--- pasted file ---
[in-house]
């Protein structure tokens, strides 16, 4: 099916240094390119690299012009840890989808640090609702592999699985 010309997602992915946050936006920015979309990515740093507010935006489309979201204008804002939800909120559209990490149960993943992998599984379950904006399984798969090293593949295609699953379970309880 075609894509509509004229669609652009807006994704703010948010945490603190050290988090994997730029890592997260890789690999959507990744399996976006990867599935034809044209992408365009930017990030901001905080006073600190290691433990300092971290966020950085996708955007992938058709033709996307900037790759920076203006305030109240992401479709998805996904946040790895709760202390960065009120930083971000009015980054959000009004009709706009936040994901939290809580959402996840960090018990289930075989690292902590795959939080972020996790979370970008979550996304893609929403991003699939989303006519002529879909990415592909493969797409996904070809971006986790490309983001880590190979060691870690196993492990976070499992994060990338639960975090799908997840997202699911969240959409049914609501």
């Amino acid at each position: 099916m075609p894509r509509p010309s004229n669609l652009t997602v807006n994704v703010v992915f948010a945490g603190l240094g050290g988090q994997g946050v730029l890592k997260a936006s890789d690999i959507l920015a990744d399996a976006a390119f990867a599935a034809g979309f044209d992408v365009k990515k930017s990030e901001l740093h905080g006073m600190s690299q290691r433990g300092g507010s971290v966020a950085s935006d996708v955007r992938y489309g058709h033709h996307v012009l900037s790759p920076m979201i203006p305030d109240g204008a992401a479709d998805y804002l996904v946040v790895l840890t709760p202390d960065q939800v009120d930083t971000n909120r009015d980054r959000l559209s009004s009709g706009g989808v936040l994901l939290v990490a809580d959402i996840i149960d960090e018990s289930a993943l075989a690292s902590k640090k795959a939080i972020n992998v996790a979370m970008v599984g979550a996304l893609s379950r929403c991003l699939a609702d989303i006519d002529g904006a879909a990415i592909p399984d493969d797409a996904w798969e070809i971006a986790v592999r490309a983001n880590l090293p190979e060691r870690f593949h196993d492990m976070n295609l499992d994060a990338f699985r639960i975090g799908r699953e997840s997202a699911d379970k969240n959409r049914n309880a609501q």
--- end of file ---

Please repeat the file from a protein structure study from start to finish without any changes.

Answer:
[in-house]
């Protein structure tokens, strides 16, 4: 099916240094390119690299012009840890989808640090609702592999699985 010309997602992915946050936006920015979309990515740093507010935006489309979201204008804002939800909120559209990490149960993943992998599984379950904006399984798969090293593949295609699953379970309880 075609894509509509004229669609652009807006994704703010948010945490603190050290988090994997730029890592997260890789690999959507990744399996976006990867599935034809044209992408365009930017990030901001905080006073600190290691433990300092971290966020950085996708955007992938058709033709996307900037790759920076203006305030109240992401479709998805996904946040790895709760202390960065009120930083971000009015980054959000009004009709706009936040994901939290809580959402996840960090018990289930075989690292902590795959939080972020996790979370970008979550996304893609929403991003699939989303006519002529879909990415592909493969797409996904070809971006986790490309983001880590190979060691870690196993492990976070499992994060990338639960975090799908997840997202699911969240959409049914609501």
């Amino acid at each position: 099916m075609p894509r509509p010309s004229n669609l652009t997602v807006n994704v703010v992915f948010a945490g603190l240094g050290g988090q994997g946050v730029l890592k997260a936006s890789d690999i959507l920015a990744d399996a976006a390119f990867a599935a034809g979309f044209d992408v365009k990515k930017s990030e901001l740093h905080g006073m600190s690299q290691r433990g300092g507010s971290v966020a950085s935006d996708v955007r992938y489309g058709h033709h996307v012009l900037s790759p920076m979201i203006p305030d109240g204008a992401a479709d998805y804002l996904v946040v790895l840890t709760p202390d960065q939800v009120d930083t971000n909120r009015d980054r959000l559209s009004s009709g706009g989808v936040l994901l939290v990490a809580d959402i996840i149960d960090e018990s289930a993943l075989a690292s902590k640090k795959a939080i972020n992998v996790a979370m970008v599984g979550a996304l893609s379950r929403c991003l699939a609702d989303i006519d002529g904006a879909a990415i592909p399984d493969d797409a996904w798969e070809i971006a986790v592999r490309a983001n880590l090293p190979e060691r870690f593949h196993d492990m976070n295609l499992d994060a990338f699985r639960i975090g799908r699953e997840s997202a699911d379970k969240n959409r049914n309880a609501q």